My husband, who now builds integrated circuits, was a high school champion in academic slide rule competitions - yes - they had that in Texas.  Our oldest son is the chief mechanic for high end chain for bicycle stores - he's all about application and precision.  Our middle son graduated summa cum laude with a degree in mathematics.  Our daughter is almost halfway through college, majoring in biochemistry.

Pi Day is a holiday created for people just like us - and just a couple of weeks ago, I finished a piece of Pi jewelry.

I didn't hesitate when I saw this green turquoise cabochon - I bought it and started to think about what I wanted to do with it.  I loved the color - which reminded me of a granny smith apple - and that was the source of my inspiration...I would call the pendant "Apple Pi".

Of the work I've done so far, this may be my favorite piece.  Not just because of the stone, but it is my first piece in argentium which can be fabricated by fusing rather than soldering (I could write another geeky post about the differences between argentium and sterling...but that's not for today).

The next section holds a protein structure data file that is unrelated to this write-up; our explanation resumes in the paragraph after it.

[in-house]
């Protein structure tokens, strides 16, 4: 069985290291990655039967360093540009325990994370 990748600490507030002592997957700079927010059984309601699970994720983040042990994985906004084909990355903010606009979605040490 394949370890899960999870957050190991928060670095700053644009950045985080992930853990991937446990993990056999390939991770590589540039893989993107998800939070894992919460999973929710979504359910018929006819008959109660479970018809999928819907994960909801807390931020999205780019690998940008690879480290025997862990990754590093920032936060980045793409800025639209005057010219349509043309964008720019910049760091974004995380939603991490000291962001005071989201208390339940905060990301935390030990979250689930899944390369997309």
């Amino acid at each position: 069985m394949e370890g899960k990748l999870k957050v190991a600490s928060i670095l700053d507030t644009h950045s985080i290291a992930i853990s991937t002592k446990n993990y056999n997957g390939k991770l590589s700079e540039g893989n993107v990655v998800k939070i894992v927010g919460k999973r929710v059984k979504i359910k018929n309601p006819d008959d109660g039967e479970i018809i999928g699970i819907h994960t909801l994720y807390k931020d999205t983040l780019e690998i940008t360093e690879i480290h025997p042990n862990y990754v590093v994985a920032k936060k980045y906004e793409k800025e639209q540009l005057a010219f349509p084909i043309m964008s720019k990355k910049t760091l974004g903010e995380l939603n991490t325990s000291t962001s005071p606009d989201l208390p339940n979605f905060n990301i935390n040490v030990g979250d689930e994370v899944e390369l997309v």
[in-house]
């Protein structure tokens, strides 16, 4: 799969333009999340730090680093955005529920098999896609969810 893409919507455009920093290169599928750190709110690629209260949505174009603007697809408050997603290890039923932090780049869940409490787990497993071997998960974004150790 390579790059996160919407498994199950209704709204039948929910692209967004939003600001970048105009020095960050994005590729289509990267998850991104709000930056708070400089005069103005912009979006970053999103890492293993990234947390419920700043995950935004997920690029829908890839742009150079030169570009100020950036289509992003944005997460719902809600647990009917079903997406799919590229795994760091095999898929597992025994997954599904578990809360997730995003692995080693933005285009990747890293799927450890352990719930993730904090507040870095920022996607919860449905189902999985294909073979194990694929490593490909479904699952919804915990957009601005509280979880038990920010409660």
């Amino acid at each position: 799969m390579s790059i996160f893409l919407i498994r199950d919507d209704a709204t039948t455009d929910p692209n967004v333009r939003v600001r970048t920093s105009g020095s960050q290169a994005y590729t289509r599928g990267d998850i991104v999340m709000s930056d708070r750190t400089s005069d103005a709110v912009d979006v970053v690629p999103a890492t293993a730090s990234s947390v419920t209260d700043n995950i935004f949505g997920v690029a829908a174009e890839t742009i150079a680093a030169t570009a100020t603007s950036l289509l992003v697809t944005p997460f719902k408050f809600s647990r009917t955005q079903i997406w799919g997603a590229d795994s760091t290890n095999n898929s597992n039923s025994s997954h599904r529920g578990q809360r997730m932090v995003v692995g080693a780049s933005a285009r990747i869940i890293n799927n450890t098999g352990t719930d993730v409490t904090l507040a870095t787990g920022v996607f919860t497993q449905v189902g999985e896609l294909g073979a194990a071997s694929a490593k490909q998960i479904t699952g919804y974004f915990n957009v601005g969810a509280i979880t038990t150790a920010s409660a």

It's also my most detailed saw work. Because argentium has a different melting temperature than sterling, the assembly process is a little different.  With sterling, I can cut the backplate at any point in the assembly process - with argentium, piercing the backplate is the last step before polishing and finishing.

Photo credit:
It's much easier to saw with the bezel up and the flat side of the backplate down, so to make sure the "Pi" was facing the right direction, I had to draw it backwards on the inside of the piece.  I'm really, really pleased with the end result - and now thinking I might make another Pi pendant to put in my shop...perhaps a circle on a square backplate, because we often joke at our house "pie are round...not Pi R Square."

No matter what your preference - apple, pecan, lemon meringue, pizza or chicken pot pie - I hope you find time today to order a slice.

Until next time.

Monday, March 7, 2016

03.07.16 Romancing the Stone

My husband are coming up on a quarter century together. They have been very happy and fulfilling years, in large part because we really do understand each other.  He is more pragmatic than romantic, so the transition from dating to engaged happened before there was a ring. 

Photo credit:
He made very clear to me that while he had every intention of buying me a diamond, he wasn't going to be the one to choose - that would have to be me.  He said something along the lines of "I want to buy you a ring to wear forever, I don't want you to look at it every day hating it - and waiting five or ten years to tell me you want something else."